student incentives

Maestro's 2018/19 Studio Challenges

Maestro's 2018/19 Studio Challenges

During my brainstorming, the following themes came through: technique, ear/rhythm/sight-reading, and practice frequency. To be honest, those are the key themes every year, but these are areas I really want my students to shine in this year. So, I had to tweak the student challenges and incentives a bit.

Reviewing My Student Incentives

This year, I modified my incentive program slightly to incorporate "musician survival skills". These are the areas that we as teachers and performing musicians know are necessary: aural skills, sight-reading, chording, transposition, improvising, technical skills, and practice frequency. They are also the areas that most students either gloss over or ignore.

A Rainbow of Handouts and Studio Incentives

A few tweaks and new bells and whistles make this year's student incentive program and practice aids a rainbow of colours and very much, game inspired.

Revamping My Student Incentive Program

After several years of running "Maestro's Musical Quest", I've come to the conclusion that my student rewards program needs a complete overhaul.
This is what I've learned with Maestro's Musical Quest:
  1. Most of my students found it very hard to maintain a practise diary. Many couldn't be bothered with it. Some hated it.
  2. Quite a few students detested logging their minutes.
  3. My students got discouraged when they saw that they weren't earning as many Maestro Bucks (to spend at Maestro's Market) because they didn't maintain their practising diary or get their parents' signature and basically gave up on the program.
  4. The Top Dogs (Most Minutes Practised, Most Tasks Cleared, Most Maestro Bucks Earned) weren't necessarily practising efficiently.
I came to the sad realization that my practise incentives rewarded students for practising inefficiently. That is something I do not want to keep doing. Having a system that frustrates students isn't something I want either. Having said this, I still want them to be accountable for their work. It really made me think about what exactly I wanted to reward and inspire in my students. 

Pets make good studio mascots. Maestro is the inspiration of my student incentive program. Photo by R-M Arca.

I decided to focus on four main areas: technical proficiency, music mastery, leadership/initiative and efficiency/meeting goals. The first three are Top Dog categories, re-branded as: "Technique Savvy", "Music Mastery" and "Music Maestro".

Technique Savvy: Students will earn $2 Maestro Bucks for each technical element they master.
Music Mastery: Students will earn $25 Maestro Bucks for each five songs they master. Memory is optional. Perfection will NOT be stressed at all. The main thing I want to reward is proficiency.
Music Maestro: Students will earn $3 Maestro Bucks each time they do something above and beyond their assignments, e.g. do a concert report, compose a song, do a music review, help out as a recital assistant, do a composer report, present an independent study or work ahead on their own.
For those who are wondering, student prize that "costs" $100 Maestro Bucks costs me $1.00 to buy. Prizes are in $25, $50, $100, $250 and $500 amounts. I have gotten some requests for a $1,000 MB category as my students really like this one squishy exercise ball (which costs me $10). The three Top Dogs will be awarded at the year-end Top Dog party, which all students (and pets) will be invited to attend (Note to self: find out if the neighbourhood park is available).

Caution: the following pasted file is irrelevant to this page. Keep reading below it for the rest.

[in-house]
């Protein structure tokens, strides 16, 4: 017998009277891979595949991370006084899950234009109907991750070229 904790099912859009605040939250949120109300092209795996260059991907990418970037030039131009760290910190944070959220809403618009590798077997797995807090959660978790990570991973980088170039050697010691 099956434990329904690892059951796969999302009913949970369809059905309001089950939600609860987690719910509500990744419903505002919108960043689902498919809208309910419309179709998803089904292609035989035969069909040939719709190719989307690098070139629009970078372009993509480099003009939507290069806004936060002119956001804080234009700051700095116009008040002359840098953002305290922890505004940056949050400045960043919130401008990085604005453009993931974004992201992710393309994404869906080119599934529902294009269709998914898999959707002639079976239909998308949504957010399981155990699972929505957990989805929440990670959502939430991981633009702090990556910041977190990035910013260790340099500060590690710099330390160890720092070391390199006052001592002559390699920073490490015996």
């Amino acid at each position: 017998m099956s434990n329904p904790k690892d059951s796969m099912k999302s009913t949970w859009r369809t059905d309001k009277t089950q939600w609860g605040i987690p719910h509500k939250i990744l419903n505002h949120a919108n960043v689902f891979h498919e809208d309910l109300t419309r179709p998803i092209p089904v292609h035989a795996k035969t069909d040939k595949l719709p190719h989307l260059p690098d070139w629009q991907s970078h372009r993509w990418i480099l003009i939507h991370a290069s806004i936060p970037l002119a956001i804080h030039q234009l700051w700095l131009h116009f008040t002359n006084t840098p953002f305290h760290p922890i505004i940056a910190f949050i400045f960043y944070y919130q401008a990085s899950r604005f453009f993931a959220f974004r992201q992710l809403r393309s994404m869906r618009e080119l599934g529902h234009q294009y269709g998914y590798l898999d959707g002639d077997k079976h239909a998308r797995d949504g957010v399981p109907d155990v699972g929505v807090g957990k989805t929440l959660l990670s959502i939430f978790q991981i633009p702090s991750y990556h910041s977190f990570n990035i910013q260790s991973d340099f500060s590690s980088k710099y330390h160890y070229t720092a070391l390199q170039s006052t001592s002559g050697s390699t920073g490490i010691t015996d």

Mastery will also be rewarded through the Gig Card program. Perform 20 times and get a prize.
Goal setting, milestones and accountability are addressed with the Goal Setting Sheet. We'll work together to set their short-term, medium term and long-term goals:
On the reverse side, there is a spot for End-of-Semester Checkpoints. Both sides of the sheet must be signed by the parent, student and teacher.

The "assignment sheet" has been renamed "Learning Goals for the Week" to support the shift towards more goal-oriented practising habits versus practising for X minutes.  The Practise Diary? Gone. The Practise Log? Also gone. Parent signature? Not required. All I ask of them is to check off which days they worked towards meeting their learning goals. They will earn $1 Maestro Buck for each goal cleared.

Truth be told, my own Practising "Diary" is just a To Do List for that session. I don't log minutes. I stop when the job is done. I stop when I need a break. I change my strategy when something isn't working.
This is the heart of what I want them to learn - to make the best use of their time, whether they have 10 minutes or 60. Then when they do perform, wherever they perform, they can do so with a high level of proficiency and artistry. © Rhona-Mae Arca, 2012. All rights reserved.

Student Incentive Program Musings

It may seem odd that I'm thinking about next year's student incentive program. It all started with me revamping the Lesson Assignment/Practice Diary Sheet to incorporate things that needed either clarification, simplification or simply more room. Might as well tackle it now while it's fresh on my mind. On the other hand, you could accuse me of procrastinating from practicing, however, it's not altogether true. I just get distracted with all the other things I have to do. All right, I could have worked on it AFTER practicing. Yes, even teachers employ the same pitiful excuses we get from our own students.

Here are two informative sites on student incentive programs that I recently discovered: Music Teachers Helper Piano Teacher Resources

Enough webtime and back to that piano. There's nothing like wanting to do well on an exam to motivate one to go the extra mile. Must drill those trouble spots and work on transposing!

(c) 2009 by Musespeak(tm), Calgary, AB, Canada. All rights reserved.